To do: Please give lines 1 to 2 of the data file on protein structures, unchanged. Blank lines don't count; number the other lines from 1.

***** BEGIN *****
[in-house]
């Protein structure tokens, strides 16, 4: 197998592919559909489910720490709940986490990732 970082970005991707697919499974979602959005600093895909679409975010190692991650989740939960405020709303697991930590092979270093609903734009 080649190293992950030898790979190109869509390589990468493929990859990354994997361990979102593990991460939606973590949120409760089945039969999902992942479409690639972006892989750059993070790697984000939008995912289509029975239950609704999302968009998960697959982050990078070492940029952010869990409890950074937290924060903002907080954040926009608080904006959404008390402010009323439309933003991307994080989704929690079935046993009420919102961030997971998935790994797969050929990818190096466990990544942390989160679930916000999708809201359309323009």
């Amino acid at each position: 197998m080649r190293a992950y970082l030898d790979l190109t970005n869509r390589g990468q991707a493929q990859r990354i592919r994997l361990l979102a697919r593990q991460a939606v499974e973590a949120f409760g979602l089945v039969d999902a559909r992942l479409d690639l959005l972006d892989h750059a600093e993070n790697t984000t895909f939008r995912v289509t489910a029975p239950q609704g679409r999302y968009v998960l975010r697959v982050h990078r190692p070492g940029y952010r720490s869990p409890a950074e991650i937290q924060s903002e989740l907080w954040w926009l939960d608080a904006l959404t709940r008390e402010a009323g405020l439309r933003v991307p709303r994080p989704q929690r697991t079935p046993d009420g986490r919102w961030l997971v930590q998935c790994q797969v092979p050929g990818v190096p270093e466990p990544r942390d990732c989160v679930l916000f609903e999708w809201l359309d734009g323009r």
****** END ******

[in-house]
């Protein structure tokens, strides 16, 4: 197998592919559909489910720490709940986490990732 970082970005991707697919499974979602959005600093895909679409975010190692991650989740939960405020709303697991930590092979270093609903734009 080649190293992950030898790979190109869509390589990468493929990859990354994997361990979102593990991460939606973590949120409760089945039969999902992942479409690639972006892989750059993070790697984000939008995912289509029975239950609704999302968009998960697959982050990078070492940029952010869990409890950074937290924060903002907080954040926009608080904006959404008390402010009323439309933003991307994080989704929690079935046993009420919102961030997971998935790994797969050929990818190096466990990544942390989160679930916000999708809201359309323009």